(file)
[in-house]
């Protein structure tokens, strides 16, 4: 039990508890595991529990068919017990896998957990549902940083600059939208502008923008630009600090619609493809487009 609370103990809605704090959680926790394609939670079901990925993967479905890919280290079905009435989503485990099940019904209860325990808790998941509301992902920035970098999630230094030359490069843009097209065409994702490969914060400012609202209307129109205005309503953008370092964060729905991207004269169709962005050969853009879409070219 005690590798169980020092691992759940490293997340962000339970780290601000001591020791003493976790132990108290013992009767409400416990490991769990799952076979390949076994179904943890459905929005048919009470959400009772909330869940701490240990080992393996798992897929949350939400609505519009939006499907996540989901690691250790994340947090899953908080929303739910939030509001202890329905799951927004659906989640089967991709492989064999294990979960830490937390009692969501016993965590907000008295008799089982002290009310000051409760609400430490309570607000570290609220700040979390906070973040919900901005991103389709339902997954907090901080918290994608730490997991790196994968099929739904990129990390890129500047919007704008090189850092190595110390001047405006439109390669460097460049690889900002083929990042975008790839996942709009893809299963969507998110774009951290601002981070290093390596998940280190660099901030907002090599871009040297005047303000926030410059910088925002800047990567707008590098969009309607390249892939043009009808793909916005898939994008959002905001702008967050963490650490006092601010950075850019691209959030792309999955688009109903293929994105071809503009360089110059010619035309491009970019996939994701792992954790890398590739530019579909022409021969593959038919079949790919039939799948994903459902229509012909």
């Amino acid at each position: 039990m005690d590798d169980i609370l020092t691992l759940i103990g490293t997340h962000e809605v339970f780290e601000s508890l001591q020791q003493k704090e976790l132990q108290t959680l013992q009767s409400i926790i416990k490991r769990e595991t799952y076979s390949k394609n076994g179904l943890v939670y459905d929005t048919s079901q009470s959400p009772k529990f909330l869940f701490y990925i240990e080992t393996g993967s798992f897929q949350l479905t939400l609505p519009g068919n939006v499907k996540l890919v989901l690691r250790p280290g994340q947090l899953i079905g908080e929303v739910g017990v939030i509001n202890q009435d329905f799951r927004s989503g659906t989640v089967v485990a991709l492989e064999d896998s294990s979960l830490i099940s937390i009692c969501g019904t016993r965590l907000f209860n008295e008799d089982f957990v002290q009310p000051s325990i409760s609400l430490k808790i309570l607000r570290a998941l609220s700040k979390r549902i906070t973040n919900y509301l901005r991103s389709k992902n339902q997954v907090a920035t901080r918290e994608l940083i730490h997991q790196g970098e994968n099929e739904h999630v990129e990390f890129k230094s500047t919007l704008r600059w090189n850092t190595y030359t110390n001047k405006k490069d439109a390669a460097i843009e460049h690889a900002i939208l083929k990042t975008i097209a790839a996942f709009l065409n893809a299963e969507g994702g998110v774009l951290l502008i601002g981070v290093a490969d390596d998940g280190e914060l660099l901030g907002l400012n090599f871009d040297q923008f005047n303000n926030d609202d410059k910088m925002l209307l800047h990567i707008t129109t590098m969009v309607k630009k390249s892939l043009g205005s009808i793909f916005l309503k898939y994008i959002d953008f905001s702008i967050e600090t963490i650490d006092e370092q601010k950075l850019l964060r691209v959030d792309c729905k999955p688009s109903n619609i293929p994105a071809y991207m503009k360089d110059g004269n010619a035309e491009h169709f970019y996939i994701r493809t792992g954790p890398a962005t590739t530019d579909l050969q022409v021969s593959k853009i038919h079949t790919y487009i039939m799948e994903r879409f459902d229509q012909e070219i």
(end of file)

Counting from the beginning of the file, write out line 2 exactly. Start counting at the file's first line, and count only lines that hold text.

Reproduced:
């Protein structure tokens, strides 16, 4: 039990508890595991529990068919017990896998957990549902940083600059939208502008923008630009600090619609493809487009 609370103990809605704090959680926790394609939670079901990925993967479905890919280290079905009435989503485990099940019904209860325990808790998941509301992902920035970098999630230094030359490069843009097209065409994702490969914060400012609202209307129109205005309503953008370092964060729905991207004269169709962005050969853009879409070219 005690590798169980020092691992759940490293997340962000339970780290601000001591020791003493976790132990108290013992009767409400416990490991769990799952076979390949076994179904943890459905929005048919009470959400009772909330869940701490240990080992393996798992897929949350939400609505519009939006499907996540989901690691250790994340947090899953908080929303739910939030509001202890329905799951927004659906989640089967991709492989064999294990979960830490937390009692969501016993965590907000008295008799089982002290009310000051409760609400430490309570607000570290609220700040979390906070973040919900901005991103389709339902997954907090901080918290994608730490997991790196994968099929739904990129990390890129500047919007704008090189850092190595110390001047405006439109390669460097460049690889900002083929990042975008790839996942709009893809299963969507998110774009951290601002981070290093390596998940280190660099901030907002090599871009040297005047303000926030410059910088925002800047990567707008590098969009309607390249892939043009009808793909916005898939994008959002905001702008967050963490650490006092601010950075850019691209959030792309999955688009109903293929994105071809503009360089110059010619035309491009970019996939994701792992954790890398590739530019579909022409021969593959038919079949790919039939799948994903459902229509012909």